When a forward loan is taken out various parties have agree. The deal has to be agreed between the borrower and some or all the lenders under the existing facility, in addition to the lenders on the new loan.
There are chances a forward loan may not be the route pursued. It depends on what the existing lenders agree on.
“The providers of the new loan facility will usually be some [but not all] of the existing lenders to the borrower, possibly also with one or more new lenders,” says Erol.
“If all of the existing lenders are willing to continue to provide finance to the borrower then an FSF agreement would not be required. A FSF agreement runs alongside the existing facility agreement and the new loan only becomes available when the existing facility matures.”
FSFs can be a useful solution to the liquidity constraints facing banks and companies. Companies can keep their lenders in place with the promise of upfront fees and higher margins. One of the major benefits is the certainty they provide to borrowers.
“The advantage of certainty for the availability to refinance its existing loan facilities may offset to some extent by the possibility that the agreed price of the new facility may be higher than the market norm at the time when the new facility is required,” says Erol.
“But many borrowers are taking the view that the benefit of certainty [of funding] may outweigh this risk.”
In the post credit-crisis world, certainty counts for a lot. The previous attitude of risk and excess has been quashed. Paying a little extra for this assurance is deemed worthwhile by most firms.
Lenders may also be in the position that, if they do not agree to the FSF, the borrower could sink into financial difficulties, causing problems for them later on.
On top of this, FSFs provide lenders with the opportunity to retain or to gain new business. A further advantage of the FSF agreement for both the borrower and lender is the opportunity to solidify their relationship and potentially ensure ancillary business.
But there are also downsides to FSFs. They can be more complicated agreements than most banks would care to deal with in the current economic climate. At a time when banks are struggling to maintain growth, complex lending is not something they look favourably on.
“FSF agreements introduce complexity into loan arrangements,” says Erol.
“The FSF agreement must sit alongside – and be compatible with – the existing loan agreement. The forward start agreement will usually be based on the existing facility agreement, although terms such as availability, purpose, conditions precedent, maturity and pricing will be particular to the new facility.”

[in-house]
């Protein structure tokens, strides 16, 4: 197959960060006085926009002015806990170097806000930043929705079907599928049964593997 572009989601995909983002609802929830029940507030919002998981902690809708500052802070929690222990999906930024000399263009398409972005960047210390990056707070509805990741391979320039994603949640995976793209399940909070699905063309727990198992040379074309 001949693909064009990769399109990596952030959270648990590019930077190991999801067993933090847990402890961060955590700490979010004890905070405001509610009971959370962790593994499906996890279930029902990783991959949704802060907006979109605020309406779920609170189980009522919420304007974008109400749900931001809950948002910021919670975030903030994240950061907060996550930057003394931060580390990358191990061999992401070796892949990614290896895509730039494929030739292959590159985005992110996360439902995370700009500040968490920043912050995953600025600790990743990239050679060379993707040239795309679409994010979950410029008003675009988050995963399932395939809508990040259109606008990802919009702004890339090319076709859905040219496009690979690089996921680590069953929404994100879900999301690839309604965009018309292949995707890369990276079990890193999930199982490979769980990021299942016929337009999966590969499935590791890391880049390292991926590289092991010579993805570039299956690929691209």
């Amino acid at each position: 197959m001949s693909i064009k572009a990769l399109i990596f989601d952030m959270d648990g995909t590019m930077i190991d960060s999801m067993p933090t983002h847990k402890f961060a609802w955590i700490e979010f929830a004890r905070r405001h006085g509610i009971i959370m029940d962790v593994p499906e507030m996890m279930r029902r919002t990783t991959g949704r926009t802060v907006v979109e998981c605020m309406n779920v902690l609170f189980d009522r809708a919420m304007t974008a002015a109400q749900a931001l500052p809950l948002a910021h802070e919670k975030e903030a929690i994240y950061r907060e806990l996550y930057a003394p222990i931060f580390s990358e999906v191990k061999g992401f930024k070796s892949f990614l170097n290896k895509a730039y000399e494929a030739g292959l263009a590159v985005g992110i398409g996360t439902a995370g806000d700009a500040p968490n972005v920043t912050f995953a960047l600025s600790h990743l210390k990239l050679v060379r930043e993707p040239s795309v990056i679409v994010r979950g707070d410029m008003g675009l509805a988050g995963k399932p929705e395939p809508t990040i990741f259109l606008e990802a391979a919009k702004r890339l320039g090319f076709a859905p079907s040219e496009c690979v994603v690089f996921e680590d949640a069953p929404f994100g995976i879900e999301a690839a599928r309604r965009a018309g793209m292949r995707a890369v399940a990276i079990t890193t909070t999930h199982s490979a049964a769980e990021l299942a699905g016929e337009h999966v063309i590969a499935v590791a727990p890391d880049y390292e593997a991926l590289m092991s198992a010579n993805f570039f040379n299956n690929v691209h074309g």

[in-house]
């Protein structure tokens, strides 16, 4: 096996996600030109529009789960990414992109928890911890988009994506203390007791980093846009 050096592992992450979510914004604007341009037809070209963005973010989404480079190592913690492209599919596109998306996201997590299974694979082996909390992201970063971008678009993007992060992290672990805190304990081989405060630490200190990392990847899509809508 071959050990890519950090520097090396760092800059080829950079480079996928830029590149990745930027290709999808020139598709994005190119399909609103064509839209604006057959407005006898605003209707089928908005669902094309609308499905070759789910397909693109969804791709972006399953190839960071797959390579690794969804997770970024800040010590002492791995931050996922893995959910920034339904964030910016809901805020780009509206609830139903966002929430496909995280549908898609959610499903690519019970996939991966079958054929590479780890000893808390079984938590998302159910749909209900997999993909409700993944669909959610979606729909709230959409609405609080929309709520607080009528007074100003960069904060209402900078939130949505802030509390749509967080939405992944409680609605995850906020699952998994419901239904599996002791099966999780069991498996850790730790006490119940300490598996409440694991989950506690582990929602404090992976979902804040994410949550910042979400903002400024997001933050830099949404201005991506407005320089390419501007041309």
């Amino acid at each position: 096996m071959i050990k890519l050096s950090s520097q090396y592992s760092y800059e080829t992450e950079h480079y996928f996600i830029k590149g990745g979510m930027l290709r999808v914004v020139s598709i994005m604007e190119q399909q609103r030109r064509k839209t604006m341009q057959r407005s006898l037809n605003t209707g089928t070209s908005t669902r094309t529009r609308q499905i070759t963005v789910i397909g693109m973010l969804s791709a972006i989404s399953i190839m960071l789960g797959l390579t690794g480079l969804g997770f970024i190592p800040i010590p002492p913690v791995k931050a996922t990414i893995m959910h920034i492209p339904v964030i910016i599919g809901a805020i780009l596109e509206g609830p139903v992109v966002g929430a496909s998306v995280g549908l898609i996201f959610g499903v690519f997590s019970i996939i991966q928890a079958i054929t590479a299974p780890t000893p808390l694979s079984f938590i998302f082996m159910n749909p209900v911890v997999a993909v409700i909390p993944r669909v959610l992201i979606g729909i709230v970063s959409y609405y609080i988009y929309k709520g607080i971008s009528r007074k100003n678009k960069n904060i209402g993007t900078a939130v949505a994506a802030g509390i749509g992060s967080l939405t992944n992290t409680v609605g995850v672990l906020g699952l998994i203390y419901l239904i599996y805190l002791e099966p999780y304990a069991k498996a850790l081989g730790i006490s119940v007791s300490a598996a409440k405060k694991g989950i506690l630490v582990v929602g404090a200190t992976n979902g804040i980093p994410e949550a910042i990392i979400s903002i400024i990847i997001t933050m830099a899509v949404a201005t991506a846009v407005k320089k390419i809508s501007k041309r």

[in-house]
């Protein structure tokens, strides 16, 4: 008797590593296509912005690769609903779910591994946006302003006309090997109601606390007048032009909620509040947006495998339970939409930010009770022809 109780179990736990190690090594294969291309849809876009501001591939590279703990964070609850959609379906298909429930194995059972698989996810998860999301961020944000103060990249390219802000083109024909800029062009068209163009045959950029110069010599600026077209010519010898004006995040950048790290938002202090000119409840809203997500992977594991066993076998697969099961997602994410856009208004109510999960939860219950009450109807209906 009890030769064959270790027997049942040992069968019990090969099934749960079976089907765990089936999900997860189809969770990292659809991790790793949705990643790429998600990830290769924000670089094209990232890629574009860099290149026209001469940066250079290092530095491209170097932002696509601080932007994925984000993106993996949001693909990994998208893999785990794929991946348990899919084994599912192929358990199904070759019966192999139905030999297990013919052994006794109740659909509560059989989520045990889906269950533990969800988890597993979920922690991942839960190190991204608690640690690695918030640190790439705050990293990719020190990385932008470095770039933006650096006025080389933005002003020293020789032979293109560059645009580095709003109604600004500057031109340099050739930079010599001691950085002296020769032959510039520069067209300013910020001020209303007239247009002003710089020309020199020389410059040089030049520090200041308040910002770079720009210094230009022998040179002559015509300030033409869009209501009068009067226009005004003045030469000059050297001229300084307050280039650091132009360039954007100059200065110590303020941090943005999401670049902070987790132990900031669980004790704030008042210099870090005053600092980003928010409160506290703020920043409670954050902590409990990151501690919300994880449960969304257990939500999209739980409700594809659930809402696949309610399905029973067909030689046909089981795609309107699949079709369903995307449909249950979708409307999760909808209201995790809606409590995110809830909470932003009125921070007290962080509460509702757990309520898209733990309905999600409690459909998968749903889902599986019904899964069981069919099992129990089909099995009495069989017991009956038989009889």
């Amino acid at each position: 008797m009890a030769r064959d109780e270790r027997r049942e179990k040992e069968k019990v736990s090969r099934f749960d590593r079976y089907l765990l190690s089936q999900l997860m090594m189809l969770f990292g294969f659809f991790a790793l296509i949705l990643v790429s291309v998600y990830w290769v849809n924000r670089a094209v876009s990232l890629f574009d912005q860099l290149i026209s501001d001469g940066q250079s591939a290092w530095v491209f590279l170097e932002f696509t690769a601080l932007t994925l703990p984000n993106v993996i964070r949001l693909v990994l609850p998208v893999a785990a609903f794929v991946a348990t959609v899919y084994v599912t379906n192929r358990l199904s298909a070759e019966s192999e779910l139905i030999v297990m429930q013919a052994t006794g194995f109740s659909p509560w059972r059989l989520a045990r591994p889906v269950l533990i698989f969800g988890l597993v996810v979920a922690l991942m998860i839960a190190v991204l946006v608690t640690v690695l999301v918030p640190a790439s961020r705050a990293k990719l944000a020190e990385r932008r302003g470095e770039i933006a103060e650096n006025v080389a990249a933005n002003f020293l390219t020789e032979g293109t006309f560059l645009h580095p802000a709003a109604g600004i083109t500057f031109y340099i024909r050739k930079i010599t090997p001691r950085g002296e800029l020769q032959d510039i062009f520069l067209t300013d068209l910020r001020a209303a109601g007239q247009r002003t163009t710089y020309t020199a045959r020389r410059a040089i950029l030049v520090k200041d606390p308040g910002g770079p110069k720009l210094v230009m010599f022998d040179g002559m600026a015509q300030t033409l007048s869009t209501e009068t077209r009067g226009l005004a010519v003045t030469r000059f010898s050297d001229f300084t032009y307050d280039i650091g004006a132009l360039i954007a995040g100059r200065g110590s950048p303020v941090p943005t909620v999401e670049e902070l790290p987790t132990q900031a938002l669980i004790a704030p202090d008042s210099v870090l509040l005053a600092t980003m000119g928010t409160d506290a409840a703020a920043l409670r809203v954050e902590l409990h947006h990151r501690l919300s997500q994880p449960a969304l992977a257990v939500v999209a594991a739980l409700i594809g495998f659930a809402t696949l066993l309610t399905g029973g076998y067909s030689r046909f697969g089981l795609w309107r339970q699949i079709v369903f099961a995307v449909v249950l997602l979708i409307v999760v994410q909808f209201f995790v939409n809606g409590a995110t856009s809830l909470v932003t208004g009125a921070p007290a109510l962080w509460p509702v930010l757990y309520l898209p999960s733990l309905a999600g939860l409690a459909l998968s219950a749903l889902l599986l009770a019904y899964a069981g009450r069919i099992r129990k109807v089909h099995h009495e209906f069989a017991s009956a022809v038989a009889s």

There may also be issues if the existing facility is secured and the FSF is also to be secured. The timing of taking of new security in favour of the new group of lenders requires consideration and planning.
There are dangers to forward loans as Qtel found. Loan pricing fell after its first FSF was arranged, leading the company to embark on another refinancing.
The new loan deal to replace the forward start was undertaken in a way that proves more cost efficient for the company. It is split into a $1.25bn three-year tranche that pays a margin of 125 basis points over London interbank offered rate (Libor). The remaining $750m, a five-year tranche pays a margin of 155 basis points.
The $2bn forward start loan that was signed in 2009 had a margin of 250 basis points over Libor, well above the interest costs more recently achieved, and more than 10 times the pricing of a 2006 loan that the forward start replaced. The three-year, $2bn loan signed in November 2006 (which the forward loan replaced) paid 22.5 basis points over Libor.
The region’s economy is still unsteady. Although uncertainty remains, analysts are predicting a rebound this year, meaning it is possible forward loans could see another surge in popularity. The appeal of securing finance in advance of a loan reaching maturity remains, and, for particularly risk-averse companies, the allure of FSFs may still be tempting.
“Until credit becomes more freely available again, FSF agreements are likely to remain a feature of the loan market,” says Erol.
But if lenders are willing to refinance FSFs now at good prices – and with long-term deals – companies are likely to take this up. As long as prices continue to be pushed down and lenders are offering what firms see as more cost-effective deals, forward start loans may be forced to take a back seat.